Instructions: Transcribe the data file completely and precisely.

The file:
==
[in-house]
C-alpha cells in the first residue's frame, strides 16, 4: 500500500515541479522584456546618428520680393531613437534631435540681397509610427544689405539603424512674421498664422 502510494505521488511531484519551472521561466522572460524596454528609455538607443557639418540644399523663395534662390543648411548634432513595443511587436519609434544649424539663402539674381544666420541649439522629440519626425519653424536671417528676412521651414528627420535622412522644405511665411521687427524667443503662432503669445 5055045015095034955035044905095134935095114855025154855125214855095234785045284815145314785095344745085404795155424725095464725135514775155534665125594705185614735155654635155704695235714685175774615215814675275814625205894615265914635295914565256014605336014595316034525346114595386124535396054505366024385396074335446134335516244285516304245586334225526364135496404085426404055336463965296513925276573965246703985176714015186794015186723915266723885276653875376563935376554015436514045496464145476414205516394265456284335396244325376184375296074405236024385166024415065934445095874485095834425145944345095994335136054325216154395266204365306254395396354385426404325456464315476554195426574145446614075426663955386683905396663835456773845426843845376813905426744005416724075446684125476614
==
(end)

[in-house]
C-alpha cells in the first residue's frame, strides 16, 4: 500500500515541479522584456546618428520680393531613437534631435540681397509610427544689405539603424512674421498664422 502510494505521488511531484519551472521561466522572460524596454528609455538607443557639418540644399523663395534662390543648411548634432513595443511587436519609434544649424539663402539674381544666420541649439522629440519626425519653424536671417528676412521651414528627420535622412522644405511665411521687427524667443503662432503669445 5055045015095034955035044905095134935095114855025154855125214855095234785045284815145314785095344745085404795155424725095464725135514775155534665125594705185614735155654635155704695235714685175774615215814675275814625205894615265914635295914565256014605336014595316034525346114595386124535396054505366024385396074335446134335516244285516304245586334225526364135496404085426404055336463965296513925276573965246703985176714015186794015186723915266723885276653875376563935376554015436514045496464145476414205516394265456284335396244325376184375296074405236024385166024415065934445095874485095834425145944345095994335136054325216154395266204365306254395396354385426404325456464315476554195426574145446614075426663955386683905396663835456773845426843845376813905426744005416724075446684125476614